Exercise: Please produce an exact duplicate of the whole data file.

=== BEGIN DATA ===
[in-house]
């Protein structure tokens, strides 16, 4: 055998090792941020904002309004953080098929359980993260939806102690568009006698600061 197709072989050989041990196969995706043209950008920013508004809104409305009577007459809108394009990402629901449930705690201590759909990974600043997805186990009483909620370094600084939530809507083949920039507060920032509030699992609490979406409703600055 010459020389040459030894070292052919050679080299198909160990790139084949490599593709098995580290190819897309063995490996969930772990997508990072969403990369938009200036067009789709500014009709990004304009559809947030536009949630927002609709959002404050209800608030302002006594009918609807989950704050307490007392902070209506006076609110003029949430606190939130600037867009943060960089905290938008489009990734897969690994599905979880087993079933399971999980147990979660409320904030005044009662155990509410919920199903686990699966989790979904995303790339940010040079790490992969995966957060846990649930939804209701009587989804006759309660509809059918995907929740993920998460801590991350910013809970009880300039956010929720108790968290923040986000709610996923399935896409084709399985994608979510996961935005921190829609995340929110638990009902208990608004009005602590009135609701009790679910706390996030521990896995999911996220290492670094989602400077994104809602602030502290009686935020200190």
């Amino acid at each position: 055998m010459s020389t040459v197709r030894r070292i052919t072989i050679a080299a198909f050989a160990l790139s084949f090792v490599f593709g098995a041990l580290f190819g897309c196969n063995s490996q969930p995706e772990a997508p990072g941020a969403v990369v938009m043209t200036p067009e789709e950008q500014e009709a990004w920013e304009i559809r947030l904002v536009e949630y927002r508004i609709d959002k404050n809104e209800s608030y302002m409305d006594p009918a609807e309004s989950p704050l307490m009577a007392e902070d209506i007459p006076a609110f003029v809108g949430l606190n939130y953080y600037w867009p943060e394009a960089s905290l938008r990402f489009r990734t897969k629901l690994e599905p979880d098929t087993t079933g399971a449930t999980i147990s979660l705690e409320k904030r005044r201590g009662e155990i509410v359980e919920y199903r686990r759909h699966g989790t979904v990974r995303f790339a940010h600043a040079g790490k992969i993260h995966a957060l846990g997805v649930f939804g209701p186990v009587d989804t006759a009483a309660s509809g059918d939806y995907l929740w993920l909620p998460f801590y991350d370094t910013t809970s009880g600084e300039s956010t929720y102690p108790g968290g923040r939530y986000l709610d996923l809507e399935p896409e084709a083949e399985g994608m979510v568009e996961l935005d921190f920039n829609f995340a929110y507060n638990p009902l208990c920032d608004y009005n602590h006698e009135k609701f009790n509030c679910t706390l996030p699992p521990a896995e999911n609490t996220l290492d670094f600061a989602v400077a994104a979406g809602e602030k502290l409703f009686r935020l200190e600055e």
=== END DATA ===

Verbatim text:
[in-house]
């Protein structure tokens, strides 16, 4: 055998090792941020904002309004953080098929359980993260939806102690568009006698600061 197709072989050989041990196969995706043209950008920013508004809104409305009577007459809108394009990402629901449930705690201590759909990974600043997805186990009483909620370094600084939530809507083949920039507060920032509030699992609490979406409703600055 010459020389040459030894070292052919050679080299198909160990790139084949490599593709098995580290190819897309063995490996969930772990997508990072969403990369938009200036067009789709500014009709990004304009559809947030536009949630927002609709959002404050209800608030302002006594009918609807989950704050307490007392902070209506006076609110003029949430606190939130600037867009943060960089905290938008489009990734897969690994599905979880087993079933399971999980147990979660409320904030005044009662155990509410919920199903686990699966989790979904995303790339940010040079790490992969995966957060846990649930939804209701009587989804006759309660509809059918995907929740993920998460801590991350910013809970009880300039956010929720108790968290923040986000709610996923399935896409084709399985994608979510996961935005921190829609995340929110638990009902208990608004009005602590009135609701009790679910706390996030521990896995999911996220290492670094989602400077994104809602602030502290009686935020200190």
């Amino acid at each position: 055998m010459s020389t040459v197709r030894r070292i052919t072989i050679a080299a198909f050989a160990l790139s084949f090792v490599f593709g098995a041990l580290f190819g897309c196969n063995s490996q969930p995706e772990a997508p990072g941020a969403v990369v938009m043209t200036p067009e789709e950008q500014e009709a990004w920013e304009i559809r947030l904002v536009e949630y927002r508004i609709d959002k404050n809104e209800s608030y302002m409305d006594p009918a609807e309004s989950p704050l307490m009577a007392e902070d209506i007459p006076a609110f003029v809108g949430l606190n939130y953080y600037w867009p943060e394009a960089s905290l938008r990402f489009r990734t897969k629901l690994e599905p979880d098929t087993t079933g399971a449930t999980i147990s979660l705690e409320k904030r005044r201590g009662e155990i509410v359980e919920y199903r686990r759909h699966g989790t979904v990974r995303f790339a940010h600043a040079g790490k992969i993260h995966a957060l846990g997805v649930f939804g209701p186990v009587d989804t006759a009483a309660s509809g059918d939806y995907l929740w993920l909620p998460f801590y991350d370094t910013t809970s009880g600084e300039s956010t929720y102690p108790g968290g923040r939530y986000l709610d996923l809507e399935p896409e084709a083949e399985g994608m979510v568009e996961l935005d921190f920039n829609f995340a929110y507060n638990p009902l208990c920032d608004y009005n602590h006698e009135k609701f009790n509030c679910t706390l996030p699992p521990a896995e999911n609490t996220l290492d670094f600061a989602v400077a994104a979406g809602e602030k502290l409703f009686r935020l200190e600055e």